It takes expert knowledge to create finely tuned NHL machines. Here are six of the best builders in the business.
Big Clients: Tyler Seguin, Mike Cammalleri, Wayne Simmonds There’s a lot of noise in the training world, and for an experienced vet such as Nichol, it’s important to straddle the line between innovation and data clutter. “Everything has been about analytics lately, and that has trickled down to sport science and guys like me,” he said. “But the fundamentals are still really important. That has been my revelation.” Nichol’s first concern when the summer arrives is to make sure his client-athletes are actually ready to perform. He does this through musculoskeletal assessments. Players may come into Nichol’s care with a specific off-season goal – gain five pounds of muscle, increase their explosiveness – but it becomes irrelevant if the client isn’t ready. A bad knee, poor sleep patterns or nutrition and movement issues are barriers that must be dealt with first. So Nichol deals with them, ensuring he is working with “healthy, happy human beings.”
Another crucial aspect of Nichol’s philosophy is hockey-specific: generating power and skating effectively. “No one cares how much you bench if you can’t skate,” he said. Along with his on-the-ground work with NHLers and future stars such as Arizona’s Dylan Strome, Nichol is known for BioSteel, the line of products he created to supplement his clients’ healthy diets. “Drink the Pink” is the company’s well-known slogan. And while Nichol teased that some new products are coming down the pipeline, he didn’t want to play spoiler for his own company. He did note, however, that his goals with BioSteel are rooted in a staunch philosophy. “We’re not going to have vitamins A to Z, or fat burners,” he said. “I want my athletes eating real food. BioSteel supplements that.” And with the knowledge his clients are healthy and getting the right nutrients, then it’s time to put in the work.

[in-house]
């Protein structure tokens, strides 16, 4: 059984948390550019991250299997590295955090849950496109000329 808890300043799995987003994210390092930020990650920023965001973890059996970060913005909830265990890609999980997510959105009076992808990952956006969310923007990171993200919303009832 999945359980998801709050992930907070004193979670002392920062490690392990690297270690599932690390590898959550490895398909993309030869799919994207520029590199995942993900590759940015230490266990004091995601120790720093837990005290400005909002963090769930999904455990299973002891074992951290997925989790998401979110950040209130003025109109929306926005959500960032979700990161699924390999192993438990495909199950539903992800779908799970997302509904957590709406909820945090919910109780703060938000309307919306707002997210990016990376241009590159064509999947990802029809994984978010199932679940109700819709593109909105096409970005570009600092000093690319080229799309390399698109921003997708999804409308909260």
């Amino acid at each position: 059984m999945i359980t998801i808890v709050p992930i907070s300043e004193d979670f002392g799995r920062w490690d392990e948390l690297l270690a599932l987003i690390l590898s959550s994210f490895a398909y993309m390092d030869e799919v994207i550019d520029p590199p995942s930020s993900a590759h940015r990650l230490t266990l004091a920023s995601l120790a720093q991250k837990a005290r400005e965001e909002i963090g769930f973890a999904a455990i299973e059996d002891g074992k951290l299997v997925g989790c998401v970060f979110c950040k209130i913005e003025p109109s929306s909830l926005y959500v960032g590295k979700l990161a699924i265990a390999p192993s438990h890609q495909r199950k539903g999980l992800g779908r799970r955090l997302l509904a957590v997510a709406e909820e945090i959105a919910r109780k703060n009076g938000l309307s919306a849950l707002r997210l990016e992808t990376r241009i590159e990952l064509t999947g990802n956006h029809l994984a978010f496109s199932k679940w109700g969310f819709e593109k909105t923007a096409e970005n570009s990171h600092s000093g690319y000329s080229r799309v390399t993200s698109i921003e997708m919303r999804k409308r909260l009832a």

Big Clients: Steven Stamkos, Connor McDavid, James Neal The Roberts story is well known. With his NHL career virtually over due to a neck injury, he began building himself back up with the help of mentor Lorne Goldenberg. Roberts has gone on to become one of the premier off-season trainers in the sport. But his vision goes beyond weights and sprints. Promoting a lifestyle that introduced many NHLers to quinoa and, in the case of Michael Del Zotto, sprouts, Roberts is known as a no-nonsense guru who gets results, even if the meals he prescribes don’t have a lot of zing to them. It’s more important for him that the food be organic. His reputation has grown to the point that Roberts was named sports performance director for the brand-new UPMC Sports Performance Complex outside Pittsburgh (Mario Lemieux’s name is on the complex that houses it). He was also a consultant for the Dallas Stars when old buddy and former teammate Joe Nieuwendyk was GM, but it’s Roberts’ rigorous summer training that really gets the accolades.